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Sales of bottled water have sharply risen in recent years because of a growing public perception that bottled water is absolutely free from all impurities. But bottled water sold in the United States is not cleaner or safer than most tap water, states a scientific study conducted by NRD whose report was recently made public.

NRDC had conducted an exhaustive and elaborate study testing more than 1,000 bottles of 103 different brands of bottled water. Though most of the tested waters were found to be of pure quality, few brands were found to be contaminated. About one-third of the waters tested contained unacceptable levels of contamination -- including synthetic organic chemicals, bacteria, and arsenic.

Another pertinent NRDC observation was bottled water regulations are not adequate to guarantee consumers of purity or safety. As bottled waters are covered by the FDA's rules, they are subject to less rigorous testing and purity standards than city tap water. Bottled water is required to be tested less frequently than city tap water for bacteria and chemical contaminants.

Further there are no requirements for bottled water to be disinfected for parasites unlike the rules for big city tap water systems that use surface water sources. Thus bottled water is quite likely to pose a health threat to people with weak immune systems, such as aged people, infants, transplant or cancer patients and those with HIV/AIDS. The general public perception that tap water quality is less safe has led to the growth in bottled water sales. It is startling to know that about one-fourth of bottled water is actually bottled tap water, according to government and industry estimates. Quite often, the actual source of bottled water is not made clear and some bottled water labels are also ambiguous.

The NRDC report found that samples of two brands were contaminated with phthalates and in one case exceeding Environmental Protection Agency (EPA) standards for tap water.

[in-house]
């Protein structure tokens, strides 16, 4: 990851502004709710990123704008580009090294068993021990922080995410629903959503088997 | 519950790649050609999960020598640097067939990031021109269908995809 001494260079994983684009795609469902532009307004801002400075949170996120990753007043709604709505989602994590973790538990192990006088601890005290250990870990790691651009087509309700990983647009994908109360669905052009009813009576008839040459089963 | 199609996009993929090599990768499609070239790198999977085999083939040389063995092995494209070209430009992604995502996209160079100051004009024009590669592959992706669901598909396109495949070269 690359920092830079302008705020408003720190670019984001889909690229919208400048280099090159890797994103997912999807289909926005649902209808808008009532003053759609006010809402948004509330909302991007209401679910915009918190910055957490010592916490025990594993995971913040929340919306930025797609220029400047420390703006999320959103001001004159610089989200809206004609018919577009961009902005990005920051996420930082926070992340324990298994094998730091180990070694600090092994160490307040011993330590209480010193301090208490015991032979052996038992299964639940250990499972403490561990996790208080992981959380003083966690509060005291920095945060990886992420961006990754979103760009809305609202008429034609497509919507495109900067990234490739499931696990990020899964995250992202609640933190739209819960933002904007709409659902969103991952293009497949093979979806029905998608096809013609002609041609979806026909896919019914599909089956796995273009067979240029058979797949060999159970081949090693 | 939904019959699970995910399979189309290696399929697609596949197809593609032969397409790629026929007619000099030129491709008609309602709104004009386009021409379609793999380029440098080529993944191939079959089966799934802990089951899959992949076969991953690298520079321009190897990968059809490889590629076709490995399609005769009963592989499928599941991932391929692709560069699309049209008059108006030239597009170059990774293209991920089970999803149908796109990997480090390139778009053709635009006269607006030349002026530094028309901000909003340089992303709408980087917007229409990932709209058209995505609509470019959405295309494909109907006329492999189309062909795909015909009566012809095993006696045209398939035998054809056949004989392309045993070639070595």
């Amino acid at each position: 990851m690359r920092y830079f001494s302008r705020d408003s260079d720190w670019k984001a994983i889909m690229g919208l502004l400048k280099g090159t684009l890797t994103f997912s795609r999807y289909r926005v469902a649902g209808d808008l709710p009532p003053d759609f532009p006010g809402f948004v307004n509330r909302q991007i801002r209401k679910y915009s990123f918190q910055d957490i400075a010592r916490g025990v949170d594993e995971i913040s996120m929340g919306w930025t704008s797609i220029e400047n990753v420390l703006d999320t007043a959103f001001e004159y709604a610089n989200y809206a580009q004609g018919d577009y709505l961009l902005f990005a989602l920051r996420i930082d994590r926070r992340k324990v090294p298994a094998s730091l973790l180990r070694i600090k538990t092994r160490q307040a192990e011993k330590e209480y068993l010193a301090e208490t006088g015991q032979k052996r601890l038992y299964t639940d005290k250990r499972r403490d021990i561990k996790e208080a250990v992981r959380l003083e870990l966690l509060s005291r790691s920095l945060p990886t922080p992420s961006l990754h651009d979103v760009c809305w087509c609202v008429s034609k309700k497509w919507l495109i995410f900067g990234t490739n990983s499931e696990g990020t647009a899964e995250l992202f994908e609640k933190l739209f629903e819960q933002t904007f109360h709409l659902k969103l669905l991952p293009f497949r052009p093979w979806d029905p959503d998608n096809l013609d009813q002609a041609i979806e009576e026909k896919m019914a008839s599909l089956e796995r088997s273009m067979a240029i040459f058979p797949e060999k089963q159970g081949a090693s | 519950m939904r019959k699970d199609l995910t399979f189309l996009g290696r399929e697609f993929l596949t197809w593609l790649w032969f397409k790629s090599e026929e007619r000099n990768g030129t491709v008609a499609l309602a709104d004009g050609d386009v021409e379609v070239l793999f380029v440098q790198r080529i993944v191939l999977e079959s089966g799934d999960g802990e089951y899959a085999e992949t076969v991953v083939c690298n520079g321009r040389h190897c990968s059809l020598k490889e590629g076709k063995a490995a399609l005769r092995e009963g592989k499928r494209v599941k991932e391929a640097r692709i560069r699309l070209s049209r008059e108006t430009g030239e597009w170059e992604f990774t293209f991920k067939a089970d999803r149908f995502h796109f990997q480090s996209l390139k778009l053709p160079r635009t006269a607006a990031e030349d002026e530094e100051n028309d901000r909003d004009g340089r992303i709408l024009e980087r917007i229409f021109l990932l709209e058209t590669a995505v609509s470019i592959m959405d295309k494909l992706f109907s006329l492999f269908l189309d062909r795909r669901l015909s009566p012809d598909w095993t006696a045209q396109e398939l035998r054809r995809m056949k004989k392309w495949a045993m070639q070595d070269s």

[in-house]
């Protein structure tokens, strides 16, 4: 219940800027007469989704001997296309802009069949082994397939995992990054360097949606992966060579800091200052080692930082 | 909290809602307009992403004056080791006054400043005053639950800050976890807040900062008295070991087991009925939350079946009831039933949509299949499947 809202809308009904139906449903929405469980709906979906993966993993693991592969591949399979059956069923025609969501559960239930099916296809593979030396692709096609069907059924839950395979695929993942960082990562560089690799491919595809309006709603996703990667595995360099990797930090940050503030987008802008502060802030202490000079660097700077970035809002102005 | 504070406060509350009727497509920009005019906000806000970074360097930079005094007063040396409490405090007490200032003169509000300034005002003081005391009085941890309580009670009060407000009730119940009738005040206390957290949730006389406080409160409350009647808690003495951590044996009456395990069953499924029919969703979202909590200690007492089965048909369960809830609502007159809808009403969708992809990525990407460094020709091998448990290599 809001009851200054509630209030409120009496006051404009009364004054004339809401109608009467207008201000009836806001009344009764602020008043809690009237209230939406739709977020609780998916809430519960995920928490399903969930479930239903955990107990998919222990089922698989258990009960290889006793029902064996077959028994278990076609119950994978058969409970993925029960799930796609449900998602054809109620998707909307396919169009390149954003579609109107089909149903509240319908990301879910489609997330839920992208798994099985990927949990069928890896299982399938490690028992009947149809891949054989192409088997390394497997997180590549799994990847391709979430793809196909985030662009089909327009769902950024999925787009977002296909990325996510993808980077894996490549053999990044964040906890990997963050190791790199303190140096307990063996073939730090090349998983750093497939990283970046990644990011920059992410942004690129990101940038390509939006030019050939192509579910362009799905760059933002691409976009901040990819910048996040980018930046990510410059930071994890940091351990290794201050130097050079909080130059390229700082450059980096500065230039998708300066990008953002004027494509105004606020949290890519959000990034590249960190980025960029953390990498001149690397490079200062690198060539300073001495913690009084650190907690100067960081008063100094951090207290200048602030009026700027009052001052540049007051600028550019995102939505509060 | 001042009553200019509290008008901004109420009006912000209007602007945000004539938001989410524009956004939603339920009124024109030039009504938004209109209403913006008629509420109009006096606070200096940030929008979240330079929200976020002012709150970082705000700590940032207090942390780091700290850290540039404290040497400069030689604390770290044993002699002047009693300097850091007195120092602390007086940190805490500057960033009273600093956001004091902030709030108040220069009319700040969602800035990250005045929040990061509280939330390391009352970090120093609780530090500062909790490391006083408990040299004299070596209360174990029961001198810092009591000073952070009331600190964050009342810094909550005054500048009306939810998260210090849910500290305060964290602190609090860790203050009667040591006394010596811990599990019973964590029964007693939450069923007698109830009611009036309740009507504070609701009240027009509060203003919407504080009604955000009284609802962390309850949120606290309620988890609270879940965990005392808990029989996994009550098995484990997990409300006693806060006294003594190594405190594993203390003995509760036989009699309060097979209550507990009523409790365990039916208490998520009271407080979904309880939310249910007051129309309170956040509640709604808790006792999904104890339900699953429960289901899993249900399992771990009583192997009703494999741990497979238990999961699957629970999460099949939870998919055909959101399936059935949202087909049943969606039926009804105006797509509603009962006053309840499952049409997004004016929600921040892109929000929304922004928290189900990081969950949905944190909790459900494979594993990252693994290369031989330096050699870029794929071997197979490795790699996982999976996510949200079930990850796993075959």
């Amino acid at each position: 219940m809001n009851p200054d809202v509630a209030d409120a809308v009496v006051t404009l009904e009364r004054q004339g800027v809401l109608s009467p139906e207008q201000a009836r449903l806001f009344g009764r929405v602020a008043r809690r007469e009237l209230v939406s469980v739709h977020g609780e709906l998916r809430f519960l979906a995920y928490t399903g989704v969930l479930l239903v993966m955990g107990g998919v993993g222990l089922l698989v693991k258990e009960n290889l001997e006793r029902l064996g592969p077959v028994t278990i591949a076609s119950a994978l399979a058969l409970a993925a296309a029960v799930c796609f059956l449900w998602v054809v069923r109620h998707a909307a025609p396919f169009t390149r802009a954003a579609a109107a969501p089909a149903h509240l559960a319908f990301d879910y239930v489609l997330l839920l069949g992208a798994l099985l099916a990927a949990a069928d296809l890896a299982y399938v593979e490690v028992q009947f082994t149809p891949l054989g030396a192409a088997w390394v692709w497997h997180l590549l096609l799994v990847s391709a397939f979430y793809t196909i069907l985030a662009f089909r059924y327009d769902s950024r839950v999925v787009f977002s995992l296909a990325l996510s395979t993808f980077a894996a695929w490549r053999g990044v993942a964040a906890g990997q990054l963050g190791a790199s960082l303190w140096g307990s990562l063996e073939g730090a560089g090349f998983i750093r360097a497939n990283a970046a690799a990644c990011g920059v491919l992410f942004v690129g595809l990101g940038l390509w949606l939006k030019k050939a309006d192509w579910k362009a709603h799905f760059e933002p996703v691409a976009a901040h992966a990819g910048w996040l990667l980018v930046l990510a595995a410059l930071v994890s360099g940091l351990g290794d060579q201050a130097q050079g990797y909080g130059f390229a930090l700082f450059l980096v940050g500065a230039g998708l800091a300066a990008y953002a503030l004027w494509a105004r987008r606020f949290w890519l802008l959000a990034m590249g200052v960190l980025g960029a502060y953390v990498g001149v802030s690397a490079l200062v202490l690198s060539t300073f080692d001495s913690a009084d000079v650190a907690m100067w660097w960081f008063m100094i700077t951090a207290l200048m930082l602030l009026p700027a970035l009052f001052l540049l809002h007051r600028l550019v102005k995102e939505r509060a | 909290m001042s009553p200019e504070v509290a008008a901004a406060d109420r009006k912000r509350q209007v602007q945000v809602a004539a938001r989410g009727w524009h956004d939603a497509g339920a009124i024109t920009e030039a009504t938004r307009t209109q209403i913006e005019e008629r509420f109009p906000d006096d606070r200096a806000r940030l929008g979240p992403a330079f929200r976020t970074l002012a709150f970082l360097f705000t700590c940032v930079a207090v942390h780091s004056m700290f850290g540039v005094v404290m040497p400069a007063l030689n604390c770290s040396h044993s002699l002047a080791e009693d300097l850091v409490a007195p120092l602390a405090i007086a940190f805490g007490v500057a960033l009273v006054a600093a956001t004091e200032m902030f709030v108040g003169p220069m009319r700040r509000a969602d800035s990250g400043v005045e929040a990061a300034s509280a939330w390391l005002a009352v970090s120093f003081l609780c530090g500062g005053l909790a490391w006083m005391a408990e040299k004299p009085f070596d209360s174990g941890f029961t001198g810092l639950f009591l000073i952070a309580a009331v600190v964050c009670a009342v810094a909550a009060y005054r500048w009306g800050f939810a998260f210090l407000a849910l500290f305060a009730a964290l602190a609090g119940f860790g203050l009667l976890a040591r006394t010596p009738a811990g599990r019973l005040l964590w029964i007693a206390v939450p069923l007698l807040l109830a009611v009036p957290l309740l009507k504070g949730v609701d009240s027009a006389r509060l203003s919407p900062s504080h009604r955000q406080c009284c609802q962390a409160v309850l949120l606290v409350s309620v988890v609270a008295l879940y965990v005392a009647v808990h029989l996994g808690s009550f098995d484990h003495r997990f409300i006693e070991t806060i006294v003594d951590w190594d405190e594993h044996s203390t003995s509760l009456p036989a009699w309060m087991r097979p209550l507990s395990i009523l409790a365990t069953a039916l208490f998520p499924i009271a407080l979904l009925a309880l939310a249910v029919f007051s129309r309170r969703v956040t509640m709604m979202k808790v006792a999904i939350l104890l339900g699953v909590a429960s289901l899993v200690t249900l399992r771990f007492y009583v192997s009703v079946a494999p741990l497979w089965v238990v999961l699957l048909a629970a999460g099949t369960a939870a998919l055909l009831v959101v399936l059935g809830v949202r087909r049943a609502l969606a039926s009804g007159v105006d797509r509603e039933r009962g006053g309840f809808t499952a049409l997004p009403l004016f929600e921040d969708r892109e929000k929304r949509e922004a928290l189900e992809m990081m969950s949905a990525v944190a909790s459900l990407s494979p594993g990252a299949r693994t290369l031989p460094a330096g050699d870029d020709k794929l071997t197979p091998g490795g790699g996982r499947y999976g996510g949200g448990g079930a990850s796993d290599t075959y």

NRDC has made some strong recommendations for improving the safety of bottled water:
• The FDA should set strict limits for contaminants in bottled water.
• The FDA's rules should uniformly apply to all bottled water distributed nationally or within a state.
Bottled water standards must be made as rigid as those applicable to city tap water supplies.
• Make it mandatory for water bottlers to disclose water source, treatments and other key information on the labels.
• An extra penny-per-bottle fee may be levied on bottled water to fund testing, regulatory programs, and enforcement at both state and national levels.


Since NRDC report, no major regulatory changes seem to have been made and bottlers have also not altered their procedures in any meaningful way. In a nutshell, most of us continue to drink bottled tap water after paying fanciful prices as bottlers are not required to list the source on the label. The long-term solution to drinking water problems is to ensure that NRDC recommendations are rigidly imposed or safe, clean, good-tasting drinking water comes from our taps that we may dispense with bottled water altogether.
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